Back-story: How little known backwater EB-5 program helped save the real estate market
How the sleeping giant EB-5 became a knight in shining armor
Created by Congress in 1990, the Immigrant Investor Program, better known as the EB-5 Visa Program, allows foreign nationals to bypass long waits and obtain green cards in exchange for investing in U.S. job-creating ventures.
All that investors need to be eligible is a $1 million investment into a project that creates 10 U.S. jobs for a period of two years. Applicants can invest half as much money, or just $500,000, through an authorized regional center that develops designated targeted employment areas (TEAs). The project was scarcely used until six years ago, when the agency overseeing the program, the Department of Homeland Security, clarified a rule to allow temporary construction jobs to count toward the job-creation tally. That made it easier for real-estate developers to get in on the program. The program since has contributed $7.3 billion to the United States GDP from 2010-2013. The program is once again up for renewal on September 30, 2015.
The list of projects that have been fueled by EB-5 investments is extensive and includes the construction of hotels, schools, technology centers, and nursing homes across the country. The program has also provided funding for multiple infrastructure projects, such as port expansion in Baltimore, the building of a highway interchange in Southeast Pennsylvania, and most recently, the expansion of affordable housing throughout Miami, Florida which helped save the real estate market.
On a quest to rescue the City of Miami
There is no question that the Florida was one of the worst-hit states in the subprime mortgage crisis. However, as Think Advisor reported, Miami has recently enjoyed an unprecedented real estate renaissance. Prices of land, apartments and construction have been going through the roof. Meanwhile, in the rest of Florida, 18.5% of homeowners remained underwater as of early 2015. What separates Miami from the rest of Florida? Foreign investments and the EB-5 Program.
The City of Miami has started to utilize the EB-5 Visa Program in significant ways within the past few years. The Wall Street Journal reported that last week Miami Mayor Tomas Regalado met with a group of developers and attorneys to discuss upcoming projects for the Miami regional center. The Mayor emphasized that “affordable housing is the number one issue residents contact [my] office about. More than 52,000 people in Miami-Dade County are on the waiting list for publicly-funded affordable housing,” and he believes EB- 5 investments provide a unique opportunity to address the problem.
Job creation will also greatly benefit the City of Miami. The first project funded by the Miami regional center is expected to bring a significant number of jobs to the area, including approximately 1,300 construction jobs. The finished project will have approximately 192 permanent management employees, 800 tenant employees, and 220 visiting students.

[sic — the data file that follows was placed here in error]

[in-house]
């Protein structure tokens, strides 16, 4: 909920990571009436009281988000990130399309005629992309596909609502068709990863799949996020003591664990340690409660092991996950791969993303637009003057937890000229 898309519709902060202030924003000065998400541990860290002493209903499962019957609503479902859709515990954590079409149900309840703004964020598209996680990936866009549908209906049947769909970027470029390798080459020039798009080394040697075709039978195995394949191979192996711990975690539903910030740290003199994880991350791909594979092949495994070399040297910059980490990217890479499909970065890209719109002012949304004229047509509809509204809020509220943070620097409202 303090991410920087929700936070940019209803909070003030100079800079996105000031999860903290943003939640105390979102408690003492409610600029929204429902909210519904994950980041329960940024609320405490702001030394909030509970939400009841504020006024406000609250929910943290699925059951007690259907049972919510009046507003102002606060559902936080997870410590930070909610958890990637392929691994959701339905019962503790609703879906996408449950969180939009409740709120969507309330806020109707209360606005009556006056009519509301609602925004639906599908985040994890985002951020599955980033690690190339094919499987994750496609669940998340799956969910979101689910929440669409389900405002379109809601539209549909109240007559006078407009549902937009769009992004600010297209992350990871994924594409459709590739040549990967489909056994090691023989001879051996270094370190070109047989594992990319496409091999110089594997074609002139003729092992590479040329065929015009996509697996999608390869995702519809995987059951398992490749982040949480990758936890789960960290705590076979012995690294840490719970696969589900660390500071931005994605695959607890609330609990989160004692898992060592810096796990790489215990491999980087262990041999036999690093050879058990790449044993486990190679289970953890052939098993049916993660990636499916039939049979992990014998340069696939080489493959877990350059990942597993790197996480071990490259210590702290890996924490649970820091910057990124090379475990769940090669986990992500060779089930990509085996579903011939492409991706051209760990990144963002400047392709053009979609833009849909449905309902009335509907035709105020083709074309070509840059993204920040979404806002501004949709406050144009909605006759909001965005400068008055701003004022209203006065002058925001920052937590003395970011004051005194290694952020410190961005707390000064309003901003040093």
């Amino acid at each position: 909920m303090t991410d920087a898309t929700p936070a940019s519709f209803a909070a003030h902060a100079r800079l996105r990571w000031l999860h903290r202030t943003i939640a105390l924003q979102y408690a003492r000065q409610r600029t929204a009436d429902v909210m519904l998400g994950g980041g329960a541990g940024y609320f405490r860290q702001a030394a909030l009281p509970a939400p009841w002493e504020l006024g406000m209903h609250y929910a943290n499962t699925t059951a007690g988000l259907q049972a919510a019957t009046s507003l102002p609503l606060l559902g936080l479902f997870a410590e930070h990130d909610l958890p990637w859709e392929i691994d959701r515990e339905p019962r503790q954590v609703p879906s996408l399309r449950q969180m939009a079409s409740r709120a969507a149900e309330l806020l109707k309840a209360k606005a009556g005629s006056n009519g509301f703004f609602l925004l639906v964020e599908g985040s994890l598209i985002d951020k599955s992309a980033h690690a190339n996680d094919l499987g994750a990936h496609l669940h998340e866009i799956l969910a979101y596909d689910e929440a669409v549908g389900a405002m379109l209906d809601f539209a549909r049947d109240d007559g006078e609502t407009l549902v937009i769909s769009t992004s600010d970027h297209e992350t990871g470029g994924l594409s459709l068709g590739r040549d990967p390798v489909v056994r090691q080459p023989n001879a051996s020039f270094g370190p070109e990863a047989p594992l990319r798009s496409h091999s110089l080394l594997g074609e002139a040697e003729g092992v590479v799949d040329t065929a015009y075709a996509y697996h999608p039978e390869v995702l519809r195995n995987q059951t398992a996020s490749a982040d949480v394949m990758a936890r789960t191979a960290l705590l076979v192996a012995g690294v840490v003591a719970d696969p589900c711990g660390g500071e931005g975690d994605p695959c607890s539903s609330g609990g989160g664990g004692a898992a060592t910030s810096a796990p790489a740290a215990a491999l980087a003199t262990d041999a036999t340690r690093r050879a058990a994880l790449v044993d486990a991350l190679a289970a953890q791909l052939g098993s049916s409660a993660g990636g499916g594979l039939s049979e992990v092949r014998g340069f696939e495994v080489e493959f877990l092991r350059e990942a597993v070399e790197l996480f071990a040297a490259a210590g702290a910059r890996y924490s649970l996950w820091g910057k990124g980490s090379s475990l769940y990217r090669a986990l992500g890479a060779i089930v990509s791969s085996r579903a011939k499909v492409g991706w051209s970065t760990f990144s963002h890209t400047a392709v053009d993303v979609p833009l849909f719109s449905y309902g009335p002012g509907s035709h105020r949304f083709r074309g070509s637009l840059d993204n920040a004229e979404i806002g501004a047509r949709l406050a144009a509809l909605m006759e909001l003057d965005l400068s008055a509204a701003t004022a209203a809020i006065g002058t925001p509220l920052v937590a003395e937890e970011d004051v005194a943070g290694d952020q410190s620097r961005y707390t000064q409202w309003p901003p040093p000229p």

Will the EB-5 Program live happily ever after?
As the September 30 expiration date looms for the EB-5 Investor Program, Congress is faced with three choices: keep it, tweak it, or trash it. When previously up for a vote, Congress often chose to “keep it,” voting to temporarily extend the program. This time around Congress will likely extend the program for a few months and eventually “tweak it.” Proposed legislations have been introduced in both the House and the Senate which seek to extend and improve the program. The most tragic decision would be for Congress to “trash it.” CoStar reports that a shutdown would potentially jeopardize an estimated $6.8 billion in foreign investment based on the pipeline of 13,663 pending EB-5 petitions reported by U.S. Citizenship and Immigration Services, and would have a significant impact on job creation.
Perhaps the most clear and resounding reason to “keep” or “tweak” the program is the one provided by Thomas J. Donohue, the Chief Executive Officer of the U.S. Chamber of Commerce, in his op-ed for The Hill: “Smart government policies—backed by facts, data, and statistics—are needed now more than ever to ensure that the United States can compete in the global marketplace to attract foreign capital and help finance projects that put Americans to work.”
So as we longingly wait for our knight in shining armor to return from battle, we can only hope that Congress also wants the real estate market to live happily ever after. Should you require additional information about EB-5, please feel free to contact us.
Real estate attorney and foreclosure defense attorney, Roy Oppenheim left Wall Street for Main Street, founding Oppenheim Law along with his wife Ellen in 1989 in Fort Lauderdale, Florida, and is vice president of Weston Title and creator of the South Florida Law Blog, named the best business and technology blog by the South Florida Sun-Sentinel. Follow Roy on Twitter at @OpLaw and on Facebook.